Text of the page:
Grounds of Uniformity from 1 Cor. xiv. 40, vindicated from Mr. Henry Jeanes's Exception in one Passage in view of the Directory,' 4to, London, 1657. 43. 'A Collection of severall Replies and Vindications published of late,' London, 1657. 44. 'Some profitable Directions both for Priest and People, in two sermons preached before these evil times,' London, 1657. 45. 'Paraphrase and Annotations on Book of Psalms,' fol., London, 1659; 2 vols., 8vo, Oxford, 1850. 46. 'The Dispatcher dispatched, or an Examination of the Romanists' Rejoinder to Dr. Hammond's Replies, wherein is inserted a View of their Profession and Oral Tradition in the Way of Mr. White,' 4to, London, 1659. 47. 'Brief Account of a Suggestion against "The Dispatcher dispatched," ' 4to, London, 1660. 48. 'Χάρις καὶ Εἰρήνη, or a Pacific Discourse of God's Grace and Decrees,' 8vo, London, 1660. 49. 'Two Prayers,' 8vo, London, 1660. 50. 'Spiritual Sacrifice.' 51. 'The Daily Practice of Piety; also Devotions and Prayers in Time of Captivity,' 8vo, London, 1660. 52. 'Solemn Petition and Advice to the Convocation, with Directions to the Laity how to prolong their Happiness,' 8vo, Cambridge, 1661. 53. 'De Confirmatione. Edited by Humphrey Henchman, Bp. of Salisbury, with a most interesting Address to the Reader by the Bishop.' This has no date, but is a small 8vo, and the license is dated 29 June 1661. 54. 'Of Hell Torments,' 12mo, Oxford, 1664. 55. 'Ἄξια Θεοῦ κρίσις, or an Assertion of the Existence and Duration of Hell Torments,' Oxford, 8vo, 1665. 56. 'An Accordance of St. Paul and St. James in the great point of Faith and Works,' 8vo, Oxford, 1665. 57. 'Paraphrase and Annotations on the first Ten Chapters of the Proverbs.' fol., London, 1683. 58. 'Answer to Mr. Richard Smith's Letters concerning the Sense of that Article in the Creed, "He descended into Hell,"' dated Oxford, 29 April 1659; 8vo, London, 1684. Many of Hammond's letters are among the Ballard MSS. in the Bodleian Library. One of these (i. 75), dated 12 Feb. 1649, on the publication and authorship of 'Eikon Basilike,' is printed in the preface to the edition of that work published at Oxford in 1869.
[Bishop Fell's Life of Hammond, the Classical Authority, first published in 1661, second edition 1662, reprinted in Wordsworth's Ecclesiastical Biography and elsewhere; Life by the Rev. R. B. Hone, London, 1833; Life by Canon G. G. Perry, for Christian Knowledge Society, no date; Life by the Rev. William H. Teale, London, 1846; Bloxam's Registers of Magdalen College, Oxford, vol. v. 'Demies;' Wood's Athenae Oxon., ed. Bliss, iii. 493; Bodl. Libr. Cat.; Chalmers's Biog. Dict.]
HAMMOND, JAMES (1710–1742), poet and politician, born on 22 May 1710, was second son of Anthony Hammond (1668–1738) [q. v.] of Somersham Place, Huntingdonshire, but descended from a family long resident at Nonington, Kent, who married at Tunbridge, 14 Aug. 1694, Jane, only daughter of Sir Walter Clarges. The mother was famous for her wit; the father, both a wit and a keen politician, was a reckless spendthrift, though from an extract from his commonplace-book (Rawlinson MSS. Bodl. Libr. A. 245, printed in Notes and Queries) it seems that he had sufficient forethought to obtain for his son James a commission as ensign in March 1713, when the child was only three years old. Hammond was educated at Westminster School; at about the age of eighteen he was, by means of Noel Broxholme, M.D. [q. v.], who afterwards married his sister, introduced to Lord Chesterfield, and soon became a member of the clique, comprising Cobham, Lyttelton, and Pitt, which gathered round Frederick, prince of Wales. In 1733 his relative, Nicholas Hammond, left him the sum of 400l. a year, and he became attached to the prince's court as one of his equerries. His tastes varied. At one time he would plunge deeply into the pleasures of social life—in December 1736 Lyttelton calls him ‘the joy and dread of Bath’—at another he withdrew into the country to bury himself among books. Through the prince's influence, as Duke of Cornwall, Hammond was returned to parliament on 13 May 1741 as member for Truro, and Horace Walpole records that ‘he was a man of moderate parts, attempted to speak in the House of Commons and did not succeed,’ but it should be borne in mind that the prince's friends and Sir Robert Walpole's adherents were bitter enemies. Hammond fell into bad health, and died at Stowe in Buckinghamshire on 7 June 1742 while on a visit to Lord Cobham. Erasmus Lewis was left sole executor, but he declined to act, and Hammond's mother administered to the estate. By the will his body was to be buried where he died, but this injunction was disregarded.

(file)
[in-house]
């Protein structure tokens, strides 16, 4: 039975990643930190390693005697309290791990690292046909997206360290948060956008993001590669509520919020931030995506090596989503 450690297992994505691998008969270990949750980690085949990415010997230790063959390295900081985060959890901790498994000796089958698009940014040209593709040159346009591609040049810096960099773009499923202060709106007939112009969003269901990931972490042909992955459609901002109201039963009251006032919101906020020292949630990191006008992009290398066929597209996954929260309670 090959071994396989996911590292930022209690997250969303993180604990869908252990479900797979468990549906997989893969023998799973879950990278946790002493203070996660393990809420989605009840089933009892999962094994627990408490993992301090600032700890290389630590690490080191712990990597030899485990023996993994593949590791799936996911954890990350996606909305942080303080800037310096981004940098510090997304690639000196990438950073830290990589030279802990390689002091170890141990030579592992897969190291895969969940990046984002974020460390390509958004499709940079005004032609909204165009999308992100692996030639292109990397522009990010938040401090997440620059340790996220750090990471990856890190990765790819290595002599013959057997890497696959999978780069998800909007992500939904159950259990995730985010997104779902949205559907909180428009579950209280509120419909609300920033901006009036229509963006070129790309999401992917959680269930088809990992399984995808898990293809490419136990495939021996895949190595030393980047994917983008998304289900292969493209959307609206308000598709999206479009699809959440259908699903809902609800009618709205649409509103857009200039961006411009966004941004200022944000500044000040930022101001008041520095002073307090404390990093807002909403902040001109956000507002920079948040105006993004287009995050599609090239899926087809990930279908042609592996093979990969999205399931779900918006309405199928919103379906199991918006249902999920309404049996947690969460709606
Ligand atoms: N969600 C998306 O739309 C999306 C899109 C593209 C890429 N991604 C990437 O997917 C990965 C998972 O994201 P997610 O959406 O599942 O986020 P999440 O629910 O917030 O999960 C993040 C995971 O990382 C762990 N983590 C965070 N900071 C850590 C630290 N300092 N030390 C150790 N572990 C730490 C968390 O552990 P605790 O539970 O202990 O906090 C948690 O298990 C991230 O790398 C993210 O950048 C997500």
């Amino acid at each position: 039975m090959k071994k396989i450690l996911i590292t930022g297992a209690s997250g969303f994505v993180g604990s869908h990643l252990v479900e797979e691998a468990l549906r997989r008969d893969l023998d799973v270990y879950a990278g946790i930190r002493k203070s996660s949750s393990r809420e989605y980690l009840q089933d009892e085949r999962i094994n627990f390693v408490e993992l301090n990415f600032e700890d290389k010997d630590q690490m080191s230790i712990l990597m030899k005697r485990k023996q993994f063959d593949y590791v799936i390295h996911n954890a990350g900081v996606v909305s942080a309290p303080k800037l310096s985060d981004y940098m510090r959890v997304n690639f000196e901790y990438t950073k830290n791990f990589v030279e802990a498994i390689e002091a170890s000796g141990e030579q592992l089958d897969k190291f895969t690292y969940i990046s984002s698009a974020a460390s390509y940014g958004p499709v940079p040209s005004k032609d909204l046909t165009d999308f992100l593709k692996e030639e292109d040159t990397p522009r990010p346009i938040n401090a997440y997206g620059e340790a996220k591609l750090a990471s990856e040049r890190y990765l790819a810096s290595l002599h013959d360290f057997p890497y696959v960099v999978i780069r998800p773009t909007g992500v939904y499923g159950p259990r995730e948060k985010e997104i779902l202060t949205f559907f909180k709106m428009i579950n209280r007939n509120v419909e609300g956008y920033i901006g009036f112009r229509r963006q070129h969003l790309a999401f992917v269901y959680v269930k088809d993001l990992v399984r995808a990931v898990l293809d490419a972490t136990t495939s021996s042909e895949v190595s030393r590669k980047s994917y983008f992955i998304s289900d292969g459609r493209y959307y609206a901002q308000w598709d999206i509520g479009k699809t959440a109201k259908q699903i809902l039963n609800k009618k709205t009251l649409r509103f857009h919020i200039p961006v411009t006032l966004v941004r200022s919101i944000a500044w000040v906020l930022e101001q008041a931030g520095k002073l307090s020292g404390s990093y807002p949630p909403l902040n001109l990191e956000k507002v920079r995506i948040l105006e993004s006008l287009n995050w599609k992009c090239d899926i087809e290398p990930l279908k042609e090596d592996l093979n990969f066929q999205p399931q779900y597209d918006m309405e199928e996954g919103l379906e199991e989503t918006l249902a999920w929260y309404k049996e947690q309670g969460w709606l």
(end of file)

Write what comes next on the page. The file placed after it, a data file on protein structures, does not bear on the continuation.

The popular tradition is that Hammond fell in love with Catherine (commonly called Kitty) Dashwood, the toast of the Oxfordshire Jacobites, and the intimate friend of Lady Bute, who was afterwards bedchamber woman to Queen Charlotte, and that she at first accepted, then rejected, his suit for prudential reasons. He, so the story adds, died of love; she survived until 1779. Walpole asserts that the lady, though much in love with Hammond, broke off all connection with